Money, Not Human Rights Rules in America: Prof. Askari


Last week, the Organization of the Petroleum Exporting Countries (OPEC) and its allies, led by Saudi Arabia and Russia, said they would cut oil production by 2 million barrels a day, the largest reduction since the start of the pandemic, in a move that threatens to drive up gasoline prices just weeks before the U.S. midterm elections. The group announced the production cut following its first in-person meeting since March 2020. The cut is equivalent to about 2% of global oil demand.

The Biden administration slammed the decision in a statement, calling it “shortsighted” and saying it hurts some countries already struggling with high energy prices.

Production cuts will begin in November.

Democratic member of the Senate Foreign Relations Committee, Chris Murphy, said in this regard that “there must be consequences” after Saudi Arabia and a cartel of major oil producers decided to drastically cut production. oil last week.

Senate Foreign Relations Chairman Bob Menendez, who has veto power over foreign arms sales, also promises to block all future arms sales to Saudi Arabia and urges the administration Biden to immediately freeze all aspects of US cooperation with the kingdom in response to his decision to cut oil production amid a global energy crisis triggered by the war in Ukraine.

To learn more about these issues, we contacted Professor Hossein Askari, economist, professor emeritus of trade and international affairs at George Washington University. Here is the text of the interview with him:

How serious are the differences between the United States and Arabia?

Not as much as most think. The United States is only interested in human rights and corruption in Saudi Arabia. The US says things against Saudi war crimes in Yemen, but still sells them bombs, refuels their planes and gives them the intelligence they need to prosecute their crimes. But he finds Saudi Arabia’s growing relationship and cooperation with Russia and China highly problematic, as evidenced by its refusal to maintain oil production, which clearly supports the Russian war effort in Ukraine. The United States is used to giving the Al-Saud what it needs and wants full cooperation from them in return. But MBS is going his own way and sending Saudi money to Kushner and Mnuchin to get the support he needs in the United States.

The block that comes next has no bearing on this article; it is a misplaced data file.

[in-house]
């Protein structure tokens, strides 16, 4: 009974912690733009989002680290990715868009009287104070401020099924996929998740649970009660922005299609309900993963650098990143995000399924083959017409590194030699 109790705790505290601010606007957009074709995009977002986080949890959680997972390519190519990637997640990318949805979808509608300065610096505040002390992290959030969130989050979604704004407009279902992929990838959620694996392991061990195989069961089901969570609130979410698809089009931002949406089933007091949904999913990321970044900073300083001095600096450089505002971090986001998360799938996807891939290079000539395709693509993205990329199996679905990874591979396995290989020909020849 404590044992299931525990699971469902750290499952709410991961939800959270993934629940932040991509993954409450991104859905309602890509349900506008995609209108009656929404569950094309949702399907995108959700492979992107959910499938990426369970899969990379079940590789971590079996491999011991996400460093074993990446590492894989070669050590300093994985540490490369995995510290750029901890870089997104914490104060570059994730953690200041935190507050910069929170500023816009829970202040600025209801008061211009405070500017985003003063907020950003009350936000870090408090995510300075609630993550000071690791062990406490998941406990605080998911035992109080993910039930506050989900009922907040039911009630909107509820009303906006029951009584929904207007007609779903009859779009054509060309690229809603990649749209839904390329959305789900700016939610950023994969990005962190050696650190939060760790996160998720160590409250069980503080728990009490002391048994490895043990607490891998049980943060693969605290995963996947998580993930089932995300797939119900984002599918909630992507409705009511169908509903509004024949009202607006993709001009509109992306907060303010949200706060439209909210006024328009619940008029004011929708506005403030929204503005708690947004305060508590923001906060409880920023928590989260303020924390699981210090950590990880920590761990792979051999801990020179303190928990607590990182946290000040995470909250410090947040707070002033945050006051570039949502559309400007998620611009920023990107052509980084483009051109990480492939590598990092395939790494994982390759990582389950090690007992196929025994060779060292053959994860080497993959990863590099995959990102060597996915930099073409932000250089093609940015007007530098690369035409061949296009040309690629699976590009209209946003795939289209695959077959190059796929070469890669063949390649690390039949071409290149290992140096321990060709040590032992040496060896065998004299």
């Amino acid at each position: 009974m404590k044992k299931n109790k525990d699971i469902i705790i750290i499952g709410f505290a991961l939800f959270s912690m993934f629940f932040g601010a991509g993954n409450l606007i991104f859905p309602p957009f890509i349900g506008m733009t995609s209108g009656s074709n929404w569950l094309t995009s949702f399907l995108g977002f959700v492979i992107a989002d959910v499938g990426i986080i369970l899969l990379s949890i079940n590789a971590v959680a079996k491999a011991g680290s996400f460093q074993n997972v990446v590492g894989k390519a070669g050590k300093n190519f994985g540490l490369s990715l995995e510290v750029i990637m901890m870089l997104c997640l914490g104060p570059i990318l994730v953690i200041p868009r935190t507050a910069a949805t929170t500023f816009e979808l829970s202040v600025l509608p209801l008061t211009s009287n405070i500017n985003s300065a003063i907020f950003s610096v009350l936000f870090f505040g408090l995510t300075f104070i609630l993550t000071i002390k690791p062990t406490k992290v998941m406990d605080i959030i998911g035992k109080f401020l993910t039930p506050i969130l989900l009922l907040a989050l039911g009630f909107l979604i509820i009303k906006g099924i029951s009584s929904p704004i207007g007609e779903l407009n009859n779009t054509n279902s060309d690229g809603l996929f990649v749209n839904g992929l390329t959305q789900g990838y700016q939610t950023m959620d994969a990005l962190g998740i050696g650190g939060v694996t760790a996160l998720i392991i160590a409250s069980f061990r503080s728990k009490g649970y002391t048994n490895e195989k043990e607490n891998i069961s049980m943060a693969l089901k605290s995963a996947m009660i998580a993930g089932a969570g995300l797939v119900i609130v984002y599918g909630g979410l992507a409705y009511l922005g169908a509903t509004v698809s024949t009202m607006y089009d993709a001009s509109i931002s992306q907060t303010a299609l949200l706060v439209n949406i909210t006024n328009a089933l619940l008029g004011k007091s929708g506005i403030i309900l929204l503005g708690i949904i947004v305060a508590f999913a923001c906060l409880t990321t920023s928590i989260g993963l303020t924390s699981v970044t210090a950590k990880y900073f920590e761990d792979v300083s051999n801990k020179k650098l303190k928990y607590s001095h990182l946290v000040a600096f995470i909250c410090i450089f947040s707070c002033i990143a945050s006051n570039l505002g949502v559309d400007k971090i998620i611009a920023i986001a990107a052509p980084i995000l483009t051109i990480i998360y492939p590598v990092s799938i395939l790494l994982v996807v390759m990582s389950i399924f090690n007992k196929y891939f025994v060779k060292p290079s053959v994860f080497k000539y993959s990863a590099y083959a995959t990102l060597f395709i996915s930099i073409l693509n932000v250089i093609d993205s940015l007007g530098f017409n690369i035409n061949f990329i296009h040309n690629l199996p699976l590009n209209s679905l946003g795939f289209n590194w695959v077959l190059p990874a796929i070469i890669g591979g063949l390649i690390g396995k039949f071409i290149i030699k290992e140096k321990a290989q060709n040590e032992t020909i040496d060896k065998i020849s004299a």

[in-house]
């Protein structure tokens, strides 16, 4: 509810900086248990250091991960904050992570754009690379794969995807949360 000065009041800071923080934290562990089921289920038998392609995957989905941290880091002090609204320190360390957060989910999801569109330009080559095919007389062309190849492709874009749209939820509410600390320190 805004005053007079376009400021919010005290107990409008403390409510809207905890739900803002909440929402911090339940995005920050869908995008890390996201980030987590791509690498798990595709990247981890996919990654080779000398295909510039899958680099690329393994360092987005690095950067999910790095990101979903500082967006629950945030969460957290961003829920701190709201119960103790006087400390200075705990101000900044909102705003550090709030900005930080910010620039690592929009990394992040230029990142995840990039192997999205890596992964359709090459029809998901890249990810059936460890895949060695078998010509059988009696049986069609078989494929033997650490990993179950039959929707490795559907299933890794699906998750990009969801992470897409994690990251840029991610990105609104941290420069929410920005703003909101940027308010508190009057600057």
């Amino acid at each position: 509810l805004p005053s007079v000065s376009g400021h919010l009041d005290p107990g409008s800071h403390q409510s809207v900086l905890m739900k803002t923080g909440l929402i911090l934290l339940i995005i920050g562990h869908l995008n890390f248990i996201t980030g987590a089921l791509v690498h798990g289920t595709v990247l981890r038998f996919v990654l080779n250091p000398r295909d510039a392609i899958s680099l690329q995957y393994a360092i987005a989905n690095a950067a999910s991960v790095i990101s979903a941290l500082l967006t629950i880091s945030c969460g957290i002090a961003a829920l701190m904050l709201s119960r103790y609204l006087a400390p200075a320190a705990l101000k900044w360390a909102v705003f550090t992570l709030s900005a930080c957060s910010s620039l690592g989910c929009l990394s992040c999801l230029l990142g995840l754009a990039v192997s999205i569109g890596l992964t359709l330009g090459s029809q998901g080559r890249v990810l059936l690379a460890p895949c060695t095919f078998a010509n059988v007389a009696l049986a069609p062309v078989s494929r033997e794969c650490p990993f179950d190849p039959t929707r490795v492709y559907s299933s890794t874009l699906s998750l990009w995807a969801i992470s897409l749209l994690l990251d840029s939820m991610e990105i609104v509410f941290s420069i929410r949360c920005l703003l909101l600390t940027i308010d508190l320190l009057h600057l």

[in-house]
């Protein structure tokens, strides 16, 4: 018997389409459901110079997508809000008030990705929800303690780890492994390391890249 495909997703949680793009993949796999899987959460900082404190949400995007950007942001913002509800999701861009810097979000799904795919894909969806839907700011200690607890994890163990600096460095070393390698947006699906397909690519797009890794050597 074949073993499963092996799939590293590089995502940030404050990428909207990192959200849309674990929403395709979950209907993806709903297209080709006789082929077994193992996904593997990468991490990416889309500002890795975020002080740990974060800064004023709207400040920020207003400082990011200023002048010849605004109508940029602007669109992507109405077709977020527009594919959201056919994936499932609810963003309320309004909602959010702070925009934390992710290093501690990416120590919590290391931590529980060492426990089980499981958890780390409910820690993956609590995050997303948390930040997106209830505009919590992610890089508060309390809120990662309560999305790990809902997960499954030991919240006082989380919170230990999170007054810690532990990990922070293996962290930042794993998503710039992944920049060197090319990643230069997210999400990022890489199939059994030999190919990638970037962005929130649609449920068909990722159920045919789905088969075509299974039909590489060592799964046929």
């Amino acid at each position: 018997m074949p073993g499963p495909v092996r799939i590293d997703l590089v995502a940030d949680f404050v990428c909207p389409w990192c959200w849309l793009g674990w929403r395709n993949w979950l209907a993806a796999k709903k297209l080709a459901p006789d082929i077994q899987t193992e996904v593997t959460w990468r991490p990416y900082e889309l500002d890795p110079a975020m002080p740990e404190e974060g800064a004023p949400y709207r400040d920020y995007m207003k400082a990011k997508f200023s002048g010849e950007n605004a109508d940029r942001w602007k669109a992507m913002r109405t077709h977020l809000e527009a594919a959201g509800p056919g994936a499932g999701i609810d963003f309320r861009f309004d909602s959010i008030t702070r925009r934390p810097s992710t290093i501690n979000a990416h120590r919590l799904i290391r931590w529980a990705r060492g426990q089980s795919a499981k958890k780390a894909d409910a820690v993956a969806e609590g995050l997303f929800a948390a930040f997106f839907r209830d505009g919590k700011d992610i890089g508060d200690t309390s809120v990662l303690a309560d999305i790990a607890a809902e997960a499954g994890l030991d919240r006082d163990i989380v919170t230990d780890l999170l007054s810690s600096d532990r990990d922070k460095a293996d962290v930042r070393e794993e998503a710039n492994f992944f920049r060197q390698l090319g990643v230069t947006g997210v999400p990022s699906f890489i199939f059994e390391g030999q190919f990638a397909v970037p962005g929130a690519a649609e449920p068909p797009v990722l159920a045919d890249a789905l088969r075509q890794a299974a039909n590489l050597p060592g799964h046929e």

Why has the United States always turned a blind eye to human rights abuses by Saudi leaders?

Saudi Arabia has many backers in the United States. There are dozens of major US companies exporting goods and services to Saudi Arabia, from defense contractors to IT companies to medical equipment. There are many financial institutions that receive Saudi deposits and intermediate Saudi funds. There are dozens of engineering companies, consulting firms and law firms that provide services to Saudi clients. These entities support Saudi interests in the United States. They are lobbying Congress and the White House to maintain their business interests in Saudi Arabia. Thus, Saudi Arabia gets its way to the United States. The business of the United States is business. Money not human rights rules in America and countries like Saudi Arabia and UAE throw their money and get what they want. Look, they brutally dismembered Khashoggi and yet Biden went to MBS, begging him to produce more oil to bring down prices at the pump because that’s what most Americans care about.

Today we see the world, even US allies in the Middle East and Europe, resisting the norms and orders created by the United States after the World War. Considering the developments around the world, how do you see the future of American hegemony around the world? Will we see changes in the current world order?

The United States has a number of powerful weapons that the rest of the world has not matched and does not want to join together to match. First of all is its economy. It’s the biggest. It’s backed by the dollar and the US can print whatever it wants. And it has the deepest financial markets. These economic and financial forces allow the United States to unilaterally impose primary and secondary sanctions on whomever it chooses. This power is arguably even more powerful than the powers of his others. Second, America has the best intelligence services backed by unprecedented technology. He uses his intelligence to support or undermine his friends and enemies around the world. It’s safe to say that Jared Kushner used his top secret access to help his budding friend MBS stay in power. Third, America has the strongest military in the world. When you combine it all, it’s hard to see America’s global influence falling off a cliff. Yet I agree that the United States is losing its soft power and this could ultimately undermine its future hegemony. The surest way to create a multipolar world is for countries like China, Russia, Brazil, Poland, etc. unite and create an alternative to the dollar and oppose US sanctions by fighting back every time the US imposes sanctions and encroaches on secondary sanctions.


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